16 Serve warm. They reheat well, so you can make them ahead of time.

17 *VARIATION 1: Add dried bread crumbs to the mix to make a larger batch without adding more cream cheese or sausage. Onions are also another popular addition.

18 *VARIATION 2: Use one 8oz. box of cream cheese to two 8oz. pkgs of sausage. It makes for a larger batch that is less rich and tastes just as good.

19 *FUN HINTS: The cream cheese mix is also very good on bread or crackers! This comes in handy if you you think there might be someone who doesn't like mushrooms - save some of the mix to the side for them to dip with.


These were a HUGE hit!! It was hard not to eat too many and run out of room for dinner. I even made a few without cream cheese for Moe.


I was searching the Internet for a good Chicken Marsala recipe, when I came across this one, and when I saw it came from Fine Cooking, I couldn't resist trying it.


1-1/2 lb. pork tenderloin (1 large or 2 small), trimmed of fat and cut on the diagonal into 1-1/2-inch rounds (about 8)

Kosher salt and freshly ground black pepper

1/2 cup unbleached all-purpose flour

2 Tbs. olive oil

1 Tbs. unsalted butter

1 large shallot, finely diced (about 1/4 cup)

1-1/2 cups (1 oz.) dried mushrooms, rehydrated and chopped, plus 3/4 cup soaking liquid (I used some assorted sliced fresh mushrooms I found)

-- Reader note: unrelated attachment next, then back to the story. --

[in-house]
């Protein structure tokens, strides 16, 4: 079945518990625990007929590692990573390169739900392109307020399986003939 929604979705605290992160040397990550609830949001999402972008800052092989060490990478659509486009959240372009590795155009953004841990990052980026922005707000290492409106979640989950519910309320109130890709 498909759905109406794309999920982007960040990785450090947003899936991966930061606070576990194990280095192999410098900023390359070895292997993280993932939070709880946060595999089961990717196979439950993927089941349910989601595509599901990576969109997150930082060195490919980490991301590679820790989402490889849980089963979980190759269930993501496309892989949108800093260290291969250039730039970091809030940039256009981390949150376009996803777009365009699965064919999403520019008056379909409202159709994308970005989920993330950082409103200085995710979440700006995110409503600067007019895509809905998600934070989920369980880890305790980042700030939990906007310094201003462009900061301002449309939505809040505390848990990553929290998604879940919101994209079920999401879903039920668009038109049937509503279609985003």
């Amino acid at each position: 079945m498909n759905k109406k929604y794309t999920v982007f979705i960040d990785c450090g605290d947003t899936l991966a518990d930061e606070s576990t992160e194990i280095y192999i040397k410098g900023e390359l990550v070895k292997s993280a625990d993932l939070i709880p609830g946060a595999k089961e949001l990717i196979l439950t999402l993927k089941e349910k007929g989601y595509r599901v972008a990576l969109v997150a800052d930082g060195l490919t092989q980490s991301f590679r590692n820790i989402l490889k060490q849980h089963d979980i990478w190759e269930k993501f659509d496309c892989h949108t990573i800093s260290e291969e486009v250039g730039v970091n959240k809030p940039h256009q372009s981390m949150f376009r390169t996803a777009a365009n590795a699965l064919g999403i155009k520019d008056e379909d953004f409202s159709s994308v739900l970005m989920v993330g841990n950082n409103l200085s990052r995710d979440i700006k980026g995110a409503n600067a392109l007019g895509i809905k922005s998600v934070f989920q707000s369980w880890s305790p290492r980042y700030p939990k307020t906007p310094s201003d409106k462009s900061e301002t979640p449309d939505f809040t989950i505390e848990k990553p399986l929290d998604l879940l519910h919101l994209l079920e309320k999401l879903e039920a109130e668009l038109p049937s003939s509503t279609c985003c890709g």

1/3 cup dry Marsala wine

1/4 cup heavy cream

2 Tbs. chopped fresh flat-leaf parsley

Sprinkle the pork with 1 tsp. salt and 1/2 tsp. black pepper. Put the flour in a small bowl, and then dredge the pork in the flour, shaking off any excess. Heat 1 Tbs. oil and the butter in a large (12-inch) heavy-duty skillet over medium heat until the butter melts. Add the pork and cook, without touching, until it starts to brown nicely and easily releases from the pan, about 4 minutes. Flip and cook the other sides in the same manner until the pork is cooked through and then transfer to a large serving platter. Cover loosely with foil.

To make the sauce, add the remaining 1 Tbs. oil and shallot to the pan, sprinkle with 1/4 tsp. salt, and cook, stirring, until the shallot softens and becomes translucent, about 2 minutes. Add the mushrooms and cook, stirring, for 1 minute. Add the Marsala, raise the heat to high, and cook, scraping the bottom of the pan with a wooden spoon to loosen any browned bits, until the liquid has almost completely reduced, about 2 minutes. Stir in the mushroom soaking liquid (Since I didn't have this, I added a little chicken broth) and cook until it reduces by about half, about 4 minutes. Whisk in the cream and bring to a boil. Take the sauce off the heat and spoon it over the pork. Serve sprinkled with parsley. Serving Suggestions Serve the pork and sauce over egg noodles or with an herb risotto on the side. (Source:

That looks like more than 8 1-1/2 inch rounds. Good thing; that wouldn't have been enough for my growing boys.

I found this mix to use as a substitute for the flour. It's also egg- and dairy-free, so it's safe for Moe as well.

I didn't really want to buy Marsala wine. I didn't quite know what it was until I did some research and discovered it's a sweet, fortified wine kind of like Port, which we don't really like. Fortunately there are substitutes you can use, and I opted for a mixture of 1 teaspoon brandy to 1/4 cup dry white wine; both of which I happened to have on hand. (Click here for more ideas)

Wilson served bowtie pasta with his veal marsala; of course I had to do the same.